In its Vancouver lab, Lululemon tracks the movement of women’s breasts and centers of gravity as they run, jump and stretch to create perfectly fitting sports bras. But four years ago, the brand’s designers realized that this wealth of data could help them create an entirely new product: shoes adapted to the movements of women’s bodies.
Last April, the brand launched its very first shoe, designed for running, and has just launched its second, for cross-training. Both were designed specifically for women. This sets Lululemon apart from most sneaker brands, which often design shoes for male bodies before scaling them down to women’s sizes.
The brand believes that its women-focused design strategy will allow it to create sneakers that are more supportive, more comfortable and perform better than others on the market. And given that each series of shoes sold out within days of their launch, the approach seems to be working.
The original sneaker was a men’s shoe
In the 1830s, a British entrepreneur named John Boyd Dunlop invented a new shoe that bonded canvas to rubber soles, which was more flexible than the leather shoes of the past, creating special shoes for the legend of the tennis Fred Perry. Then, in 1917, Boston-based Converse released a shoe specifically designed for basketball, teaming up with Chuck Taylor to create a shoe that would help him perform better on the court.
In the 1950s and 60s, a wave of sneaker brands emerged, including Puma, Adidas, Reebok, and Nike. They have evolved the sneaker using new materials, such as synthetic foams for cushioning; but like their predecessors, they were tailored to the feet and movements of male athletes. When they first started creating women’s shoes, most simply produced them in smaller sizes and more feminine colors, a strategy that sometimes continues today. “Women’s products are just taken from men’s, shrunken down and with pink or glitter on them,” said Libby DeLana, co-founder and creative director of Mechanica, a creative agency that has worked with sneaker brands like Saucony. Glossy in 2019.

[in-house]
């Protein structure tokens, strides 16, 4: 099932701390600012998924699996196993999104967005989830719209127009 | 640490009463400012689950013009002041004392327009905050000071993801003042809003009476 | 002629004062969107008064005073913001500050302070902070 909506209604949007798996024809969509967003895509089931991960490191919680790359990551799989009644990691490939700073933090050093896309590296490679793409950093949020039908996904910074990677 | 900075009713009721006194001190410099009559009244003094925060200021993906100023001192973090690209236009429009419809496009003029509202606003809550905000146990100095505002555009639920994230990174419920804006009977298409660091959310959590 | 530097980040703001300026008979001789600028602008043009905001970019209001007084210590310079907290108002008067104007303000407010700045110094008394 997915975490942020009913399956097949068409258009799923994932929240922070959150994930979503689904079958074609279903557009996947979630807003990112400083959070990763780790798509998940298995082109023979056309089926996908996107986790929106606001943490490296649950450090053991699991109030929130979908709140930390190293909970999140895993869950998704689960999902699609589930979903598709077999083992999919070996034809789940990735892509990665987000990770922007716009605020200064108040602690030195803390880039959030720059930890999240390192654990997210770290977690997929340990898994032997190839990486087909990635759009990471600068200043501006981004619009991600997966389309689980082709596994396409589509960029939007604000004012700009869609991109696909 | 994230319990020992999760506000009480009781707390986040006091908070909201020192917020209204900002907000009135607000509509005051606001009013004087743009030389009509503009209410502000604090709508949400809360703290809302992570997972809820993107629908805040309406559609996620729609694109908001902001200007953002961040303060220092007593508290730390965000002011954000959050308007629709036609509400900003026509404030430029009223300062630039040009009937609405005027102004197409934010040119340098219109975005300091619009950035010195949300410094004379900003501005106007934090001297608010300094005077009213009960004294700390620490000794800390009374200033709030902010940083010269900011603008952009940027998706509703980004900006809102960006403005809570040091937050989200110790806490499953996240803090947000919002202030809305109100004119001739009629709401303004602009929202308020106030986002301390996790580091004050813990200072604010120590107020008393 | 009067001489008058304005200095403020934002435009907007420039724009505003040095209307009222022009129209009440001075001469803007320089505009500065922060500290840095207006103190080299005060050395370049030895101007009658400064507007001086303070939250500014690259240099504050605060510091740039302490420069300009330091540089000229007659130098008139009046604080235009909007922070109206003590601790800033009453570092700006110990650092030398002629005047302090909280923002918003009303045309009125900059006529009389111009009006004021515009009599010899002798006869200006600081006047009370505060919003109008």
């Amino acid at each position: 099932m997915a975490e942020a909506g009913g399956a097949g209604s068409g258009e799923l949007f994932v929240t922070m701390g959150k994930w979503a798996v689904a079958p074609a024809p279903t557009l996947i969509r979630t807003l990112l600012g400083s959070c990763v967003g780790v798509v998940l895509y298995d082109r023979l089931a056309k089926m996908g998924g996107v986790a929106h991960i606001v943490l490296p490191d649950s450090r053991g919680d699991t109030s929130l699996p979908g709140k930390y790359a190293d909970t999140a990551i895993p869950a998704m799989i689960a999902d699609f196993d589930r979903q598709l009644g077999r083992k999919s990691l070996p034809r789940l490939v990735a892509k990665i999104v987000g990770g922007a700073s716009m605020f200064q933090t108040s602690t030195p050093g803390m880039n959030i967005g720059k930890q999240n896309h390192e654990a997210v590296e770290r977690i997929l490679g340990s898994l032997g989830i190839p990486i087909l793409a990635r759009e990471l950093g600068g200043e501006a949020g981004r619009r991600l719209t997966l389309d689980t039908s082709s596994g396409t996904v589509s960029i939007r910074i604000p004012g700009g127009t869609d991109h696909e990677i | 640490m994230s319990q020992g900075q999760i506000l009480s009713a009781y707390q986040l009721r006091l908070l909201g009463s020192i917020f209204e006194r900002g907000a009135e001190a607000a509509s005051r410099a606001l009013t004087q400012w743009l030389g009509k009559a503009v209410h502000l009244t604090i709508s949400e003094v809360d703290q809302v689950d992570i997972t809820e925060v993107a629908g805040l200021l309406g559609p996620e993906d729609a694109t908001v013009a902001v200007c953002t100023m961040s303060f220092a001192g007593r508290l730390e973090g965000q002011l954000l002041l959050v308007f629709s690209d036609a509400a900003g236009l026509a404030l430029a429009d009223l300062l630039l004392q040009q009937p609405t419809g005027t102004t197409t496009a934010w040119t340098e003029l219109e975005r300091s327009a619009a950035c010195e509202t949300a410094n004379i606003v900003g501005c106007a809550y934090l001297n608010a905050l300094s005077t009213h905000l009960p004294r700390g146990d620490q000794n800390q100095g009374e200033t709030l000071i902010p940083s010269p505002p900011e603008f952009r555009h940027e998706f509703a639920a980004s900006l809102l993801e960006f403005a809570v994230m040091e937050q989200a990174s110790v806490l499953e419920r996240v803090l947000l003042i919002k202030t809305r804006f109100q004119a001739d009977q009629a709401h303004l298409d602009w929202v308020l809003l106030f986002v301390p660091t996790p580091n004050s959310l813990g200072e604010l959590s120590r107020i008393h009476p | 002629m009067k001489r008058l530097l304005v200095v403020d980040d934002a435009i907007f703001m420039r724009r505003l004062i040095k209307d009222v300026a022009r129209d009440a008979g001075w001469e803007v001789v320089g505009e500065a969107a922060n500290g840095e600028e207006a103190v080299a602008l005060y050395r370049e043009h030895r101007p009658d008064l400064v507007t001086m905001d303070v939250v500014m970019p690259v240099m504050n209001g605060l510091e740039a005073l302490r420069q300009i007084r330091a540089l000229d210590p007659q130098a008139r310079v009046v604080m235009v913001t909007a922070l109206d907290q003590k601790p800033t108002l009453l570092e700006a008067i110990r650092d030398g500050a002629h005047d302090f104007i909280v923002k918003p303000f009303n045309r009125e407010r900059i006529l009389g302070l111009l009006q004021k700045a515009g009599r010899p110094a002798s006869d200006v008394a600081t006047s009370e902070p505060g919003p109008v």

Over the years, efforts have been made to adapt shoes to women’s needs. In 2016, for example, Adidas began using motion-tracking technology to study women’s movement, eventually releasing the Pure Boost sneaker with a higher arch; Puma and Under Armor have just started making running shoes specifically for women. Last year, track and field star Allyson Felix launched her own brand, Saysh, which makes fashionable sneakers tailored for women’s feet. And a new startup, Hilma, is currently designing a women’s performance sneaker, which is expected to launch soon.
From bras to shoes
Lululemon believed it was perfectly positioned to tackle this market. When it launched in 1998, it stood out from other sportswear brands because it exclusively produced products for women. (It didn’t start creating menswear until 2014.) The brand started out with yoga apparel, but quickly expanded into high-impact sports. Like its competitors, it has built a high-tech lab to collect user data. “We do so much R&D specifically for women, especially when it comes to bras and how women feel in them,” says Chantelle Murnaghan, vice president of research at Lululemon. “We are constantly looking to extend these sensory experiences from head to toe. But we were still missing the toe component.